It’s always sunny in Orange County, which continues to lure Angelenos who are being priced out of their native market. The result is a consistent uptick in residential values throughout the region.
“There’s a tremendous amount of influx into the O.C. from L.A.,” said Greg Moers, an agent with TripleMint. “And the county is so huge, with so many different cities, that there are lots of options.”
Overall, pricing during the first quarter of 2017 rose in 66 of 83 O.C. zip codes (compared to 50 in the same period last year), the Orange County Register reported. In the area’s priciest zip codes, where median home prices start at $742,000, 2,630 homes have sold, marking a 7.2 percent increase in volume since the same time last year.
The demand is seriously draining supply, said Rob Giem, a Realtor with Compass. “Agents are running around looking for properties,” he said. “We’ve reached one of the most critical inventory shortages we’ve had. Aside from a handful of small developments in their later stages, there’s not many places to build.”
Michael Shapiro, chairman and CEO of HOM Sotheby’s International Realty in Orange County, said that certain areas that have long been considered less desirable — such as parts of Santa Ana and the west side of Costa Mesa — are undergoing gentrification and developing amenities “more attuned to the larger cities,” which he said will lead to rising values in the next few years.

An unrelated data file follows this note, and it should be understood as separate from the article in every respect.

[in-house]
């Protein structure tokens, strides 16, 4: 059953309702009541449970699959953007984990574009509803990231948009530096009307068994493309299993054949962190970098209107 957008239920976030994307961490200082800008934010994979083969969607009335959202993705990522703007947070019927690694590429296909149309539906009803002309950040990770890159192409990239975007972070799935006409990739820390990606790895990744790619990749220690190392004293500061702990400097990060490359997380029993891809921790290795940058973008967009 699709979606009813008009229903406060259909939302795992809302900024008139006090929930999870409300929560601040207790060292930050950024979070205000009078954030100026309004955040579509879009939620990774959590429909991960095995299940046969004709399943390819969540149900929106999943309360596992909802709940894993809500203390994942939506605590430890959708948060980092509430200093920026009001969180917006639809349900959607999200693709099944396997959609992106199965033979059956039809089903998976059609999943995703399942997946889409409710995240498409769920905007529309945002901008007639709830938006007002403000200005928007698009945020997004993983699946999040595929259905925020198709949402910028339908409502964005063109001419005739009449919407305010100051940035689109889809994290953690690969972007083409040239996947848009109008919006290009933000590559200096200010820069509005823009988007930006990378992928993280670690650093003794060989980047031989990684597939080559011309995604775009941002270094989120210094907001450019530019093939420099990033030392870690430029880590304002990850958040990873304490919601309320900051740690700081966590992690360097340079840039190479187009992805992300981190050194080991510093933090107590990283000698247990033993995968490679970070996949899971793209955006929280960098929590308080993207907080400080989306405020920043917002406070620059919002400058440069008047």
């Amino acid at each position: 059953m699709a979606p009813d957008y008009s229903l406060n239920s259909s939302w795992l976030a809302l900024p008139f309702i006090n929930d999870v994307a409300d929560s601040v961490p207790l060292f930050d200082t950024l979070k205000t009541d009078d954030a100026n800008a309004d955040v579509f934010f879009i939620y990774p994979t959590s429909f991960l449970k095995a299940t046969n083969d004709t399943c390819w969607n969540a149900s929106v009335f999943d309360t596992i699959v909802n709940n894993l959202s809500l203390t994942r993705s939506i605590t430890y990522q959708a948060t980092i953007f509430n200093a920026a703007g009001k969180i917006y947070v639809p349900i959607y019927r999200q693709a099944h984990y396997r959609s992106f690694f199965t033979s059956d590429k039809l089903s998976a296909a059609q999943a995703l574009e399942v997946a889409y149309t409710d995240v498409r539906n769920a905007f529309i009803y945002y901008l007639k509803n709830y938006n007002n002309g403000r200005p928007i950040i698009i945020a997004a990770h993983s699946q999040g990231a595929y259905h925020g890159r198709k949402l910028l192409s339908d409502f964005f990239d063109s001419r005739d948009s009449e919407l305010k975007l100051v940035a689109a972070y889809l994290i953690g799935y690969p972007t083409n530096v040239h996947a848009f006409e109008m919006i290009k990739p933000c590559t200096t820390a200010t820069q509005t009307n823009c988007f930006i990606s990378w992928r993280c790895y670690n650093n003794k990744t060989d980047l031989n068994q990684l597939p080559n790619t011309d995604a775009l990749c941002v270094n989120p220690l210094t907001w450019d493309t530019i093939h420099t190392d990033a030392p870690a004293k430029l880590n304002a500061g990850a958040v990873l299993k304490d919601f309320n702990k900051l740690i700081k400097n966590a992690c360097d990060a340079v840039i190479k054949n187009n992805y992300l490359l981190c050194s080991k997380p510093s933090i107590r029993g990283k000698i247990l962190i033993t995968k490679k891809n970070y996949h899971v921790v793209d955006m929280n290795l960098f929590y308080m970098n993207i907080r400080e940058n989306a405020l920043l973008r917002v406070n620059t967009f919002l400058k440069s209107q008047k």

The O.C. has also seen growth in the retail and hospitality sectors. Significant projects underway include the redevelopment of the Laguna Hills Mall as Five Lagunas; the construction is being done by C.W. Driver. The project, scheduled for completion next year, will encompass a movie theater, a park and retail space. The developer will also prep an 8-acre parcel nearby, which is slated for a 350-unit residential complex to be built by Merlone Geier Partners. C.W. Driver is also working on the $225 million redevelopment of the 600-plus room Anabella Hotel in Anaheim, according to the Register.
San Diego County
A slowdown in construction across San Diego County has helped propel demand for rentals, says Nat Kunes, VP of product management at AppFolio, a cloud-based property-management software company that works with commercial and investment property owners nationwide. AppFolio reported that rents throughout San Diego have gone up 4.8 percent this year, compared with a national average of 2.1 percent.
“We will start to see some limits. The market can’t sustainably grow at these rates over longer periods of time,” said Kunes.
In the commercial sector, San Diego rents are relatively stagnant. That’s partly due to the amount of new office space soon coming online, said Gary Bechtel, president of Ladera Ranch-based Money360, a commercial real estate lender. According to JLL’s Q2 2017 report, some 563,859 square feet of office space was under construction. Rents averaged $2.68 per square foot, up from $2.63 in Q1 and $2.62 in Q4 2016, and the office vacancy rate was at 12.4 percent, the report said.
One of the area’s biggest projects is the mixed-use Makers Quarter in San Diego’s Upper East Village. When completed in 2020, the complex will feature about 276,000 square feet of collaborative office space in addition to 145,000 square feet of retail and 800 residential units.